California's Regional Stay-At-Home Order Was a Costly Failure

By the state’s own estimates, a two-month lockdown was less effective than a slow day of vaccinations.


The numbers are in on California's two-month regional stay-at-home order that banned outdoor dining, closed nail salons, and forbade people from socializing with others outside their household. By the state's own estimates, the policy should be considered a costly failure.

The state's second regional stay-at-home order was issued on December 3 by Democratic Gov. Gavin Newsom. It divided California into five new regions and then imposed a range of new restrictions on businesses and social activity whenever spare intensive care unit (ICU) capacity fell below 15 percent.

The order provoked extreme controversy. Businesses argued a second lockdown would bring about their doom. Law enforcement agencies across the state said they wouldn't enforce it. Several judges ruled the ban on outdoor dining was unsupported by evidence that it would slow the spread of COVID-19.

Newsom, claiming that projections showed ICU capacity would be above 15 percent within a month, issued a surprise retraction of the order at the end of January. More cynical observers, including supporters of the order, argued the governor was bowing to political pressure.

One week after its end, the Los Angeles Times reports that state officials are estimating that the stay-at-home order prevented some 25,000 people from being hospitalized with COVID-19 statewide, with the outdoor dining ban, in particular, being singled out as one main reason why.

The Times notes, as do some of the experts it quotes, that it's much too early to have real data on the efficacy of an outdoor dining ban, but the inherent nature of eating at a restaurant—where masking is impossible and social distancing difficult—means it must have made a difference.

"A lot of people said, 'You're closing this down, but there's no proof.' Well, it's not that there's no proof. It's just not the proof that people want to see," said California's Health and Human Services Secretary Mark Ghaly to the Times. "You have an environment where you take off your mask, and you sit close to people for a long period of time—the virus spreads."

That is not proof that the state's outdoor dining ban was effective. Los Angeles Superior Court Judge James C. Chalfant rejected this same argument when he struck down Los Angeles' identical county-level ban on outdoor dining in early December.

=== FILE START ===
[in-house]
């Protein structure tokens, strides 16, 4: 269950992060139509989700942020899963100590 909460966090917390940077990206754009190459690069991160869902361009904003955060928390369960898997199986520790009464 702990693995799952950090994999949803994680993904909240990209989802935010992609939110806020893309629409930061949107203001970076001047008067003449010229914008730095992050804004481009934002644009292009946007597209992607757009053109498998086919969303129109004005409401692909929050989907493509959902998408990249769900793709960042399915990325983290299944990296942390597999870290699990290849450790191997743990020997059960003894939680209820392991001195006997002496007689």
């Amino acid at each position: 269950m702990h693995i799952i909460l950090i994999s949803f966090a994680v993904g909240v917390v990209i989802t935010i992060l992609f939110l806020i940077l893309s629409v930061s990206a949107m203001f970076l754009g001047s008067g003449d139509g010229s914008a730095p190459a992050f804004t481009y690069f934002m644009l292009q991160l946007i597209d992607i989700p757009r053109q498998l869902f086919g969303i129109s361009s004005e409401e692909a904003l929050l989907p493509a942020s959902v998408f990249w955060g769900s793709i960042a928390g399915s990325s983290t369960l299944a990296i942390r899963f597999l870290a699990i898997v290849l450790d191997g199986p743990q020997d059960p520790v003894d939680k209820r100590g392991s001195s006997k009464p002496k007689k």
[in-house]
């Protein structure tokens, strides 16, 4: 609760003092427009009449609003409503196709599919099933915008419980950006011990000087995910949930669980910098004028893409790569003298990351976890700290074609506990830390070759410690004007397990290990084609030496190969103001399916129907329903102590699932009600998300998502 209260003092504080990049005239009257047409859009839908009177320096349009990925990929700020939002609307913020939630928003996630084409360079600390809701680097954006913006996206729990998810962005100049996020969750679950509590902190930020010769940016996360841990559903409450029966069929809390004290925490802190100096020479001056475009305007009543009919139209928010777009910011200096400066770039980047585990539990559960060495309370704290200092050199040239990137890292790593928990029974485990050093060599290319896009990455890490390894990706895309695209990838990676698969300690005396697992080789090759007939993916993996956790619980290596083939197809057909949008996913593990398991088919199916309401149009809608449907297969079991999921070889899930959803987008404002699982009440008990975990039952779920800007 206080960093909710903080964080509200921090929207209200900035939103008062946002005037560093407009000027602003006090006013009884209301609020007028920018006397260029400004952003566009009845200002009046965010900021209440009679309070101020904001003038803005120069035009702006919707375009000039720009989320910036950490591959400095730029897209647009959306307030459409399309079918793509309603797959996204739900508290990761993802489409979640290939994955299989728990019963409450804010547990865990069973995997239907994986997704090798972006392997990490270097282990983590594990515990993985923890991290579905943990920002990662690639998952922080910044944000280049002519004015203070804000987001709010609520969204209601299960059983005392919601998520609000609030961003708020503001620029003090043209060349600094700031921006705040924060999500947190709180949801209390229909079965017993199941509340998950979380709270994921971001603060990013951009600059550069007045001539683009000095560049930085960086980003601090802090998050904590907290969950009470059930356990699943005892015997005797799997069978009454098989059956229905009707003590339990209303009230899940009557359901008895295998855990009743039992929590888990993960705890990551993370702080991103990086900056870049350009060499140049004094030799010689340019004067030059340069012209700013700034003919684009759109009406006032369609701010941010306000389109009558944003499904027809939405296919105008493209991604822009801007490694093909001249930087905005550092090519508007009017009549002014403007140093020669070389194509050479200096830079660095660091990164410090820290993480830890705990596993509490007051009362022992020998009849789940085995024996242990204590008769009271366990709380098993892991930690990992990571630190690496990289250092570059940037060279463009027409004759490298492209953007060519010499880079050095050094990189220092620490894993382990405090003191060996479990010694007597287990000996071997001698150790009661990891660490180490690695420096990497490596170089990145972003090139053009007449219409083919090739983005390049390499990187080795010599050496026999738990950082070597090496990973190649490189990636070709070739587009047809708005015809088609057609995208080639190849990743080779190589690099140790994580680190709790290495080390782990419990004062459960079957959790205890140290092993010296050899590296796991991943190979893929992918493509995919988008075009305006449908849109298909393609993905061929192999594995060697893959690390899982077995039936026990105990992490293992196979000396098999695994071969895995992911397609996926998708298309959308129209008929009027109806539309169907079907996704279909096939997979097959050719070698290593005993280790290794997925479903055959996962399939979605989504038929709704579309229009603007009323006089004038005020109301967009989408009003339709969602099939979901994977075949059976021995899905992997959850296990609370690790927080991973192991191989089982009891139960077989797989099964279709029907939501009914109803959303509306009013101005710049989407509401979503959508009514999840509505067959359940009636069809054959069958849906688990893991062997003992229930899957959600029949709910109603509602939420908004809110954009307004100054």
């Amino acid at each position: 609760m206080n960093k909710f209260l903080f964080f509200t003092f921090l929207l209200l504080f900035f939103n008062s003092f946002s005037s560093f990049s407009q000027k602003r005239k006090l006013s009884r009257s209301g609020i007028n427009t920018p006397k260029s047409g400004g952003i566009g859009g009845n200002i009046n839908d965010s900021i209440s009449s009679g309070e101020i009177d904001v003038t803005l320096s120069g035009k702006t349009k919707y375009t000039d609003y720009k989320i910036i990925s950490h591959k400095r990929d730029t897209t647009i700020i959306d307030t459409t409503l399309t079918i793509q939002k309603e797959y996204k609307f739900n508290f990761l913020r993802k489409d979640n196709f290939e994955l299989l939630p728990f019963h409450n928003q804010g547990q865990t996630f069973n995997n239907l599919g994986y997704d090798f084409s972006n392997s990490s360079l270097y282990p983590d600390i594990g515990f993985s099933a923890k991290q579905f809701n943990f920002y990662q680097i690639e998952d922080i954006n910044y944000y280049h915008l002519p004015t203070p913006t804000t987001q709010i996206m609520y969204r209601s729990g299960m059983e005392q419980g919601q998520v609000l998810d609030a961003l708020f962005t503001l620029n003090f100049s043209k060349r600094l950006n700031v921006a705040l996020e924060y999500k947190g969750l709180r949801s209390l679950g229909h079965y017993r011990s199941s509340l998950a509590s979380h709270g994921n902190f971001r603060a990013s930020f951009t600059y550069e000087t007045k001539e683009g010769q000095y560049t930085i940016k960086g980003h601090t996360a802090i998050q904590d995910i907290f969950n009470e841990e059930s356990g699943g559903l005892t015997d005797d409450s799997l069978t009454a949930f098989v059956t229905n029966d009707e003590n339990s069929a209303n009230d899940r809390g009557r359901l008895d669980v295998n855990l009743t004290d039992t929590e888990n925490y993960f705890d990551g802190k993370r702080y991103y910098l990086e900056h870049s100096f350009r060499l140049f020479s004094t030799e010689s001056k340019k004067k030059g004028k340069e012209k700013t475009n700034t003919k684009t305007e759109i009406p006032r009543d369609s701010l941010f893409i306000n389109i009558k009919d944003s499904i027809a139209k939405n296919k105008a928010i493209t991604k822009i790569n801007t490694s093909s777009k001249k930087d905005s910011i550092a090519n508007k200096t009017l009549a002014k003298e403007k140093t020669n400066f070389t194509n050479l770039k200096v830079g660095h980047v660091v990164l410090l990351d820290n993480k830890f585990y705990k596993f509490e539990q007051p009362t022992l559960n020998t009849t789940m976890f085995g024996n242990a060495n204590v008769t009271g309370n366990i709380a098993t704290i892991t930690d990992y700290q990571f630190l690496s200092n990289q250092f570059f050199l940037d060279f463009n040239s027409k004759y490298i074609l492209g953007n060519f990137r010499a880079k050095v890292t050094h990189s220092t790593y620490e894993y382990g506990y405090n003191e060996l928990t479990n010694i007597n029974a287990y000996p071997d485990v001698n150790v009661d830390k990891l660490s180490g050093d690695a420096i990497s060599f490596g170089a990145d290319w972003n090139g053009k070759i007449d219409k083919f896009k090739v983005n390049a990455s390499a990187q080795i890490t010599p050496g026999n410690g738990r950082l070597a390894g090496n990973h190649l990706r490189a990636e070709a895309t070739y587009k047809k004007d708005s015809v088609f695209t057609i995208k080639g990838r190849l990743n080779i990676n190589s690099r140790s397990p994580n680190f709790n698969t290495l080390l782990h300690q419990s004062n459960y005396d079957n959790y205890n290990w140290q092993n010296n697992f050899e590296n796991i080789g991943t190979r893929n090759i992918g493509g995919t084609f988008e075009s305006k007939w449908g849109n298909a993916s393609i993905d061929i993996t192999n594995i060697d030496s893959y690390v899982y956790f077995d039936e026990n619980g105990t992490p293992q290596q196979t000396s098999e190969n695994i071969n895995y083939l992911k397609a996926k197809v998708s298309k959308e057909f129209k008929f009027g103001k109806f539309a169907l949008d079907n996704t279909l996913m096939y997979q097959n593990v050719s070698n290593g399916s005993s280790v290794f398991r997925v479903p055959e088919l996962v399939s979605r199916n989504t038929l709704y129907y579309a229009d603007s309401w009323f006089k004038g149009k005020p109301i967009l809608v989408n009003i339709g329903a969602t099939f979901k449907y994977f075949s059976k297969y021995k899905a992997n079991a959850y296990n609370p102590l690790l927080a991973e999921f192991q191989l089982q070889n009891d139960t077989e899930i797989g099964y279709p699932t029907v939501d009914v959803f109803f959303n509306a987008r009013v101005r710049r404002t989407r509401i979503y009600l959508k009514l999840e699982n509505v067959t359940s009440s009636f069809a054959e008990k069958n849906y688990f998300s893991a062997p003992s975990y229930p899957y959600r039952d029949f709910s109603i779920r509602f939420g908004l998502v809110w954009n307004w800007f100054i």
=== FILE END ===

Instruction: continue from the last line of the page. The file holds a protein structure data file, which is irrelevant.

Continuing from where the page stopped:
Chalfant said in a tentative opinion that because the county could only point to generalities about the risk of outdoor dining (no masks, socializing between households etc.) but no actual proof that the practice was particularly likely to spread COVID-19, a policy singling out outdoor dining was "an abuse of the [Health] Department's emergency powers, [and] is not grounded in science, evidence, or logic."

But let's assume for a moment that state estimates about the efficacy of the regional stay-at-home order are correct, and it is responsible for preventing 25,000 cases of severe COVID-19.

If that's true, the policy should be considered ineffective compared to other means of mitigating the pandemic's spread, and ruinously so when compared to the costs it imposed on the state's businesses.

An average of 155,087 people were vaccinated each day over the past week in California, and 88,816 were vaccinated yesterday. The two vaccines approved for use in the U.S., made by Moderna and Pfizer, are both 95 percent effective at preventing symptomatic COVID-19 after two doses.

According to some back-of-the-envelope math, that means that yesterday vaccinations in California prevented about three times the number of COVID-19 cases as a two-month regional stay-at-home order. On an average day, the state is preventing through vaccination six times as many COVID-19 cases as were prevented by the stay-at-home order.

One caveat to this is that most of the doses distributed on an average day in California will be a person's first dose, and it takes two doses for the vaccine to be fully effective. Nevertheless, preliminary estimates put the effectiveness of one dose of the Pfizer vaccine at 82 percent. A single dose of the Moderna vaccine is estimated to be 92 percent effective.

Even taking the lower efficacy of one-dose vaccines into account, each day of vaccinations is preventing vastly more COVID-19 cases than the state's regional stay-at-home order. Vaccines also don't have the side effect of wrecking businesses, putting people out of jobs, and harming people's ability to socialize.

One argument in favor of the governor's now-lifted regional lockdown order is that it is still preventing some severe COVID-19 cases, and is thus worth doing, even if vaccinations are a more effective, less costly means of bringing the pandemic to an end.

But there are tradeoffs to every policy. Enforcing a stay-at-home order requires lots of time, money, and manpower to be effective. It seems the state would be much better off taking those resources spent enforcing lockdown orders and instead devoting them to speeding up the rate of vaccinations, which produce much more bang per buck.